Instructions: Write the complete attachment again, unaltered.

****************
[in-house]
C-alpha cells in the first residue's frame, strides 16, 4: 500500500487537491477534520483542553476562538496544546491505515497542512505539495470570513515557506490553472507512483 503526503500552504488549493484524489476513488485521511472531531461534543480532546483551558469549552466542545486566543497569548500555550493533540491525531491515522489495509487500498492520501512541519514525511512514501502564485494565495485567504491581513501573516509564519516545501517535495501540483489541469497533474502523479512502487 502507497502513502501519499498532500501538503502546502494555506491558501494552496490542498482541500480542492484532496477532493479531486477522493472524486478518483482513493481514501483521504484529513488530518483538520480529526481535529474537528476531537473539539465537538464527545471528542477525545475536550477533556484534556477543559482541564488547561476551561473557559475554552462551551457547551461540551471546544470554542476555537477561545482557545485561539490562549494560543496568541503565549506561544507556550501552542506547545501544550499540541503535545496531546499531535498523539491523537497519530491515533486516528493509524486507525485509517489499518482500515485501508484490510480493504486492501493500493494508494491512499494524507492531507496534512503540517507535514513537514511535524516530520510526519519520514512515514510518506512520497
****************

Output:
[in-house]
C-alpha cells in the first residue's frame, strides 16, 4: 500500500487537491477534520483542553476562538496544546491505515497542512505539495470570513515557506490553472507512483 503526503500552504488549493484524489476513488485521511472531531461534543480532546483551558469549552466542545486566543497569548500555550493533540491525531491515522489495509487500498492520501512541519514525511512514501502564485494565495485567504491581513501573516509564519516545501517535495501540483489541469497533474502523479512502487 502507497502513502501519499498532500501538503502546502494555506491558501494552496490542498482541500480542492484532496477532493479531486477522493472524486478518483482513493481514501483521504484529513488530518483538520480529526481535529474537528476531537473539539465537538464527545471528542477525545475536550477533556484534556477543559482541564488547561476551561473557559475554552462551551457547551461540551471546544470554542476555537477561545482557545485561539490562549494560543496568541503565549506561544507556550501552542506547545501544550499540541503535545496531546499531535498523539491523537497519530491515533486516528493509524486507525485509517489499518482500515485501508484490510480493504486492501493500493494508494491512499494524507492531507496534512503540517507535514513537514511535524516530520510526519519520514512515514510518506512520497